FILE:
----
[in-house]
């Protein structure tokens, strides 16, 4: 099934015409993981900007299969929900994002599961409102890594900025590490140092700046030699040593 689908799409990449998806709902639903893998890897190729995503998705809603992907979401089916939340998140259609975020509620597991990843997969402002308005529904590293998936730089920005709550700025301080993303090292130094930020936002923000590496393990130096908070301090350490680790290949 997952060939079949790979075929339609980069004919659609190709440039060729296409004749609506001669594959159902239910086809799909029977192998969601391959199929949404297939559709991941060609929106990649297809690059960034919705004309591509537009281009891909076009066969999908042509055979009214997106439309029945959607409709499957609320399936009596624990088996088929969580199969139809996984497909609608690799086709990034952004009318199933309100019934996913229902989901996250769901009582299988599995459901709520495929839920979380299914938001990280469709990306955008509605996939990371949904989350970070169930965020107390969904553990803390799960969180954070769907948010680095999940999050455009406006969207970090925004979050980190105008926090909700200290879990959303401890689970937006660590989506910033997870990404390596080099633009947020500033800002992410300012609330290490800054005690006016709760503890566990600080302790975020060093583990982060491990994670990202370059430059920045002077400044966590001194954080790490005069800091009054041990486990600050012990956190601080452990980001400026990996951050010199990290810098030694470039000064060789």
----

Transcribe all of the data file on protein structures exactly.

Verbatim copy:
[in-house]
């Protein structure tokens, strides 16, 4: 099934015409993981900007299969929900994002599961409102890594900025590490140092700046030699040593 689908799409990449998806709902639903893998890897190729995503998705809603992907979401089916939340998140259609975020509620597991990843997969402002308005529904590293998936730089920005709550700025301080993303090292130094930020936002923000590496393990130096908070301090350490680790290949 997952060939079949790979075929339609980069004919659609190709440039060729296409004749609506001669594959159902239910086809799909029977192998969601391959199929949404297939559709991941060609929106990649297809690059960034919705004309591509537009281009891909076009066969999908042509055979009214997106439309029945959607409709499957609320399936009596624990088996088929969580199969139809996984497909609608690799086709990034952004009318199933309100019934996913229902989901996250769901009582299988599995459901709520495929839920979380299914938001990280469709990306955008509605996939990371949904989350970070169930965020107390969904553990803390799960969180954070769907948010680095999940999050455009406006969207970090925004979050980190105008926090909700200290879990959303401890689970937006660590989506910033997870990404390596080099633009947020500033800002992410300012609330290490800054005690006016709760503890566990600080302790975020060093583990982060491990994670990202370059430059920045002077400044966590001194954080790490005069800091009054041990486990600050012990956190601080452990980001400026990996951050010199990290810098030694470039000064060789």